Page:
Boycott by-elections, ZSD urges other political parties
The Zimbabwe Socio-Economic Democrats (ZSD), a political party with roots in the Midlands Province, has urged other political parties in the country to boycott the March 26 by-elections citing the ‘early’ closure of the voters’ roll, which the party feel has already deprived ‘thousands’ of first time voters an opportunity to exercise their democratic right to vote.
The by-elections are meant to fill in 150 elective vacancies, made up of 28 parliamentary and 122 council seats.
According to the Zimbabwe Electoral Commission (ZEC) only 2 972 new voters registered to vote in the whole of 2021, something that has been questioned by civic society organisations who suspect figures could have been manipulated.
The closure of the by-elections voters’ roll on January 8, two days after the proclamation of election dates in terms of the country’s laws, means that anyone who registered afterwards will not vote in the impending polls.
The voters’ roll for council seats closed much earlier when vacancies of the local authority occurred and were published in ZEC notices.
ZSD leader, Nkosikhona Ndlovu, said “a large population of would-be voters were already disenfranchised” adding political parties must work together and push for electoral reforms, instead of participating in the “costly ZWL$1.5 billion and poorly planned” b-elections.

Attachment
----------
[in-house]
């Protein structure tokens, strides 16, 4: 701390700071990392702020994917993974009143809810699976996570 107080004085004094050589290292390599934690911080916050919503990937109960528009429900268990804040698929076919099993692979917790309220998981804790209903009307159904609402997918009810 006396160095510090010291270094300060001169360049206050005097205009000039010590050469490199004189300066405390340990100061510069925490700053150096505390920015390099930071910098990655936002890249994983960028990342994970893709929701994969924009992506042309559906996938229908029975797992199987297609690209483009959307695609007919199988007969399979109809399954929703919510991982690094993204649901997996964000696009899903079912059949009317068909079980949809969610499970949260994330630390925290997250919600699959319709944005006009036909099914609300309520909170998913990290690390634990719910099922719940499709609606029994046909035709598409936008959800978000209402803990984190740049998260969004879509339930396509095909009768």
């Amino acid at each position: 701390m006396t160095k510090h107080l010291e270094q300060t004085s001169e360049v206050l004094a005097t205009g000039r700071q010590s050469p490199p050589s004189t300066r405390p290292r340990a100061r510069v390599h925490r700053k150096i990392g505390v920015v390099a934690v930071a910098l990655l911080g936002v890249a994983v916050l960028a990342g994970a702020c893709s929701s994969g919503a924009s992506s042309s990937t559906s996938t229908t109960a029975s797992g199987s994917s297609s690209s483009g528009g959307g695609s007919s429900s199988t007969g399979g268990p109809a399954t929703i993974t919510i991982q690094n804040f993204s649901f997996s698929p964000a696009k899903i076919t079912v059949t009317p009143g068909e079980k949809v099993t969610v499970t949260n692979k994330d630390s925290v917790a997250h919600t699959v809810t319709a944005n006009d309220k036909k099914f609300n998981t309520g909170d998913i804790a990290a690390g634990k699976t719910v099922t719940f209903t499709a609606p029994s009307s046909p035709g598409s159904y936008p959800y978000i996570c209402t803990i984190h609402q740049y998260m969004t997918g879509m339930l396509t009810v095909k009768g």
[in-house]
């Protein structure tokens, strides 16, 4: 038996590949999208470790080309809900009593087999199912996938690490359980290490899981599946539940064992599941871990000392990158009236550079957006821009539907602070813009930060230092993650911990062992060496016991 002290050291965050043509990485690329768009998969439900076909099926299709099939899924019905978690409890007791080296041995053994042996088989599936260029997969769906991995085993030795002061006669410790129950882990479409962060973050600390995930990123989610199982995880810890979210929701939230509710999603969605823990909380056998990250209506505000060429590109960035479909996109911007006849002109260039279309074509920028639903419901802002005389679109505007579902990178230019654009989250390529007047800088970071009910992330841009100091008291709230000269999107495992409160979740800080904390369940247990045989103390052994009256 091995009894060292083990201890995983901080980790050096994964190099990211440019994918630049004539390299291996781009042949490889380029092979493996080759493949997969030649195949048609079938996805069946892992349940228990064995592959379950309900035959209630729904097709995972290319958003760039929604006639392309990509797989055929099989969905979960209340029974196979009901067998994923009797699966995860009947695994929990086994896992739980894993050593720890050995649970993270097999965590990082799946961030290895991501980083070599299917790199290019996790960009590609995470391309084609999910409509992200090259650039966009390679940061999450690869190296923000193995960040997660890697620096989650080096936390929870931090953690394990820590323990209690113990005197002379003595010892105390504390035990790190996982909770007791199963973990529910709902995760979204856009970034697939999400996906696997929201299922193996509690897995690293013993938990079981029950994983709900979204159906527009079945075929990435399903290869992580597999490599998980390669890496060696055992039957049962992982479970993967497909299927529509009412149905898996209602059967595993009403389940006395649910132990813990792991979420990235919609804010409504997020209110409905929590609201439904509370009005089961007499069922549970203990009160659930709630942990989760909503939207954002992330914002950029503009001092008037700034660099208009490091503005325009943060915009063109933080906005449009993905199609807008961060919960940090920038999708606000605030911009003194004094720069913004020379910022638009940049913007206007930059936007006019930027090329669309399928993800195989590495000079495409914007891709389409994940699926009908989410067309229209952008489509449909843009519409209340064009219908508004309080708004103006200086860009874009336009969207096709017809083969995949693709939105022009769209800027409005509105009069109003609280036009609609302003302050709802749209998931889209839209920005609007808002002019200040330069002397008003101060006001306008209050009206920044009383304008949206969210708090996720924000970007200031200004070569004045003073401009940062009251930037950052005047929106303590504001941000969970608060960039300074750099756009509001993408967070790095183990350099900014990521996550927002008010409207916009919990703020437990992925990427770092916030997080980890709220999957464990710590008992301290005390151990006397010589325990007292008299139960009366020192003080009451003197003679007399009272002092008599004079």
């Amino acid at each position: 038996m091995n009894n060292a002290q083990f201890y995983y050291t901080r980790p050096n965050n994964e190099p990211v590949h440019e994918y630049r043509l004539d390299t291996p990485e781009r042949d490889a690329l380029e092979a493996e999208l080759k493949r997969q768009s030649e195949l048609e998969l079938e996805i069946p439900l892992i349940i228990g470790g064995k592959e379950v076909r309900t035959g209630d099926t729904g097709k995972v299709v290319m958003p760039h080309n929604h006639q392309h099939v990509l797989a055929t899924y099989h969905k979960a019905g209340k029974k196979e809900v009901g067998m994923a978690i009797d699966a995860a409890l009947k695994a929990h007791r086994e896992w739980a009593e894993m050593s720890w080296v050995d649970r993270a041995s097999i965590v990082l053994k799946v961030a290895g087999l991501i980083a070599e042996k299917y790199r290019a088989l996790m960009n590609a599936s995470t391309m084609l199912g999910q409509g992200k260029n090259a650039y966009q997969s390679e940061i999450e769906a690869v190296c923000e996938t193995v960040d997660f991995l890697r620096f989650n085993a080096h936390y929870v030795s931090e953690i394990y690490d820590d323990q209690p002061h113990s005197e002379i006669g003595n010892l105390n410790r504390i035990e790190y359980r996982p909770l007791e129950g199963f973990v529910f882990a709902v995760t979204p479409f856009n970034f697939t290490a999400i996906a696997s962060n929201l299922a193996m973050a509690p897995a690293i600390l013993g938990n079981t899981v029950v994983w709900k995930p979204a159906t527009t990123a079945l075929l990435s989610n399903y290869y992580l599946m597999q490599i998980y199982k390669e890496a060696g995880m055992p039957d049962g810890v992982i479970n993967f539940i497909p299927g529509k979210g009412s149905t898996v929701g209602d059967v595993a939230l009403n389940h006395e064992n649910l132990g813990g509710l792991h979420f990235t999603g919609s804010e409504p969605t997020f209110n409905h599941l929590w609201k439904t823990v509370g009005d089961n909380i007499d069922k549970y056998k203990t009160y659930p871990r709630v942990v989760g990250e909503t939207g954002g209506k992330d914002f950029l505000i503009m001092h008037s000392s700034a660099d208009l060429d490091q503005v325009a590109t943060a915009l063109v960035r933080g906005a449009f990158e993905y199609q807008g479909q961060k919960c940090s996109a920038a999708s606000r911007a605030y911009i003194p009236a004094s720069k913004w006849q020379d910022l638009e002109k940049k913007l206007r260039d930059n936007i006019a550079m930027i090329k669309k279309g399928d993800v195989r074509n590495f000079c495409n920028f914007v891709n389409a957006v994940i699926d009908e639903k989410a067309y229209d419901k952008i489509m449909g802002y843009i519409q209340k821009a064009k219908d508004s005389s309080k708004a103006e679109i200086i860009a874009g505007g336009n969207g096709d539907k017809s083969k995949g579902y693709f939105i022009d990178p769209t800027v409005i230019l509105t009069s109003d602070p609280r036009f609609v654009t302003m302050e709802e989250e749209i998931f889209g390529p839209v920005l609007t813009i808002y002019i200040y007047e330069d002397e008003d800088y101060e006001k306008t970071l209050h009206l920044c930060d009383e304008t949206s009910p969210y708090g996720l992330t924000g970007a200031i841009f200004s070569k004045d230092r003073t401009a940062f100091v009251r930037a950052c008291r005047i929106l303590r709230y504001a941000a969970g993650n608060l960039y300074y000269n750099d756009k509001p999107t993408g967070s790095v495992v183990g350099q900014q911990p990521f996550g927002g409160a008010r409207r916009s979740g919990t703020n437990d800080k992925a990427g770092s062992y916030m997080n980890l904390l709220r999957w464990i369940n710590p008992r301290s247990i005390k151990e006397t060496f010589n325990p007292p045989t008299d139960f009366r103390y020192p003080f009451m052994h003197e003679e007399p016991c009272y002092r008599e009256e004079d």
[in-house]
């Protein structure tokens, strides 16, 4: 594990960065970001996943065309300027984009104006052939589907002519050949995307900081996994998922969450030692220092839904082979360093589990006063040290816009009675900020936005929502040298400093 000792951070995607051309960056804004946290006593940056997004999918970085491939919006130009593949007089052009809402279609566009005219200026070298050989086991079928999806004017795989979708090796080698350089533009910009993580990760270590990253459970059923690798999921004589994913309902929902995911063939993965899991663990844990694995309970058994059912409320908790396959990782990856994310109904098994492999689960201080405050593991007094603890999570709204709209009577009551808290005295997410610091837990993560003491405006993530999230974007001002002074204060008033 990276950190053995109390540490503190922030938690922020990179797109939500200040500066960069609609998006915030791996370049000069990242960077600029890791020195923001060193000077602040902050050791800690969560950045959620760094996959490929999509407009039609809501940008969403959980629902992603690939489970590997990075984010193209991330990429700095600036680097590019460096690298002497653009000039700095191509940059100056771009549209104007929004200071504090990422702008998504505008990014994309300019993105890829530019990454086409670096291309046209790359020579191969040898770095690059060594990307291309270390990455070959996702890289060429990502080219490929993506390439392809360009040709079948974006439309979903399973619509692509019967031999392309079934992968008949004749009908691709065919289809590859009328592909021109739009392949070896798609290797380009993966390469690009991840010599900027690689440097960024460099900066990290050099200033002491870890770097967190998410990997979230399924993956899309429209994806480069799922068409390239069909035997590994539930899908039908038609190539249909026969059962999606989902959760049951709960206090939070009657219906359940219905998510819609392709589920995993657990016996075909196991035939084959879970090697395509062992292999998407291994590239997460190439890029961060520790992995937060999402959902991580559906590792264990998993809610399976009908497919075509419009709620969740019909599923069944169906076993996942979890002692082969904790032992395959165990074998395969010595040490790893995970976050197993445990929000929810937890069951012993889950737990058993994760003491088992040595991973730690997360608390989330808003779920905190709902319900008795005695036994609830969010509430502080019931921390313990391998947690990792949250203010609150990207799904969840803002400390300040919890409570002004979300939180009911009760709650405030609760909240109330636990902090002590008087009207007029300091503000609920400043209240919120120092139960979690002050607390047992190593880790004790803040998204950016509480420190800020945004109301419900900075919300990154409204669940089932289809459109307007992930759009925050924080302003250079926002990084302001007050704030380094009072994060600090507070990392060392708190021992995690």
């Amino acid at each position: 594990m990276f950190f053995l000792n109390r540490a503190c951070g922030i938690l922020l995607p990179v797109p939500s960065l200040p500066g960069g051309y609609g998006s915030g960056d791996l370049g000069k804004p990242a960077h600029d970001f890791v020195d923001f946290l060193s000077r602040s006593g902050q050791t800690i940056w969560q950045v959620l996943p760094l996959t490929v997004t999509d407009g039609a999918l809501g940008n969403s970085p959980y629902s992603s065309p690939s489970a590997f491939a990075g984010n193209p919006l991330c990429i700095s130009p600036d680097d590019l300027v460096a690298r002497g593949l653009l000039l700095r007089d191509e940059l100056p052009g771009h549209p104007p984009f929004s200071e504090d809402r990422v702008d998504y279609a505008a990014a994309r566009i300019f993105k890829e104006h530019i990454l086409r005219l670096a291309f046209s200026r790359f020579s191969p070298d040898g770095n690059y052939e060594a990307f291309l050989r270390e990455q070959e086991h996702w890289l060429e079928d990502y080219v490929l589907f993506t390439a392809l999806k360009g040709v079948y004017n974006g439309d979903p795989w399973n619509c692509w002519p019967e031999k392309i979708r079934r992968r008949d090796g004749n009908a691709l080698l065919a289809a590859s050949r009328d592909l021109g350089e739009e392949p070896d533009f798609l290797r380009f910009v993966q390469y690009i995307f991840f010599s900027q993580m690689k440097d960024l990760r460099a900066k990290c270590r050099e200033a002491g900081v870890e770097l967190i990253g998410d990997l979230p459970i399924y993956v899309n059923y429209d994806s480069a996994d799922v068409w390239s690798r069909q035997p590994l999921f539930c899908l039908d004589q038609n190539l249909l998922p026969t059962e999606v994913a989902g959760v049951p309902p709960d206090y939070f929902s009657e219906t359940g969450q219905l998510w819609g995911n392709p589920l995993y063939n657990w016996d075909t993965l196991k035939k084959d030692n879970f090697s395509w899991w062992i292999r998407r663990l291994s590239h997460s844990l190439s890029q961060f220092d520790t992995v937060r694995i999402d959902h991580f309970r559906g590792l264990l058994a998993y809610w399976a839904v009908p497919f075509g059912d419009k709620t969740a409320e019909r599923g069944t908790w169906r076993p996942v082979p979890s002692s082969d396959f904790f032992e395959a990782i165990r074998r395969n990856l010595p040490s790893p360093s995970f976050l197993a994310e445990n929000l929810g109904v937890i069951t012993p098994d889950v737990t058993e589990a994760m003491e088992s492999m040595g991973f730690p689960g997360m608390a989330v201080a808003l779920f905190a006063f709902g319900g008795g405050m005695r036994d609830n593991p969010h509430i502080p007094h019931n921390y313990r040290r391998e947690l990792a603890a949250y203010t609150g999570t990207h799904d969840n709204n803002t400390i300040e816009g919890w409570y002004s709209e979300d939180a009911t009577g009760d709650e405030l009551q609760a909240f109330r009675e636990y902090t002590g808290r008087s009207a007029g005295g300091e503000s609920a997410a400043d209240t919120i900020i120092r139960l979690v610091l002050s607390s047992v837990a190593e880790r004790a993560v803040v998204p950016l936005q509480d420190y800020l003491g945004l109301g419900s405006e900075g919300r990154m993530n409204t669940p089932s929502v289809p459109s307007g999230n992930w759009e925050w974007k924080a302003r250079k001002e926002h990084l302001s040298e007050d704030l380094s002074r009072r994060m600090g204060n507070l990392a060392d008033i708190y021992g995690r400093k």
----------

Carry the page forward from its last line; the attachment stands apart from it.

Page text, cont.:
“ZEC has deprived thousands of prospective first-time voters an opportunity to participate in the upcoming by-elections,” he said.
Ndlovu said ZEC closed voter registration ‘too early’ for the upcoming by-elections yet it had failed to provide adequate and accessible registration centres throughout the country.
“Clearly our youths have been disenfranchised in exercising their democratic right to participate in the by-elections as enshrined in our Zimbabwe Constitution which states in Chapter 7 that the “State must ensure that all eligible citizens, that is to say the citizens qualified under the Fourth Schedule, are registered as voters,” he said.
The ZSD leader said while the lockdown was necessary to control the spread of the Covid-19 pandemic, there was selective application of lockdown regulations, as opposition political parties were effectively restricted in holding political activities while the ruling party continued to hold its gatherings unrestricted.
“The ruling party held their internal elections without any hindrance. This selective application of the law is a major factor in determining the balance on the political playing field,” Ndlovu lamented.
“The State and all institutions and agencies of government at every level must take reasonable measures, including affirmative action programmes, to make sure that youths have opportunities to associate and to be represented and participate in political, social, economic and other spheres of life.”
The ZSD leader said it was puzzling that there is no mention by ZEC on the Diaspora Vote which is provided for in the country’s constitution.
“That said, we are calling for all political parties to boycott this costly ZWL$1.5 billion by-elections and together push for electoral reforms and the demilitarisation of ZEC needed for free and fair national elections. We further demand the reintroduction of the Mobile Voter Registration Blitz to make sure our citizens have access to register and vote,” Ndlovu suggested.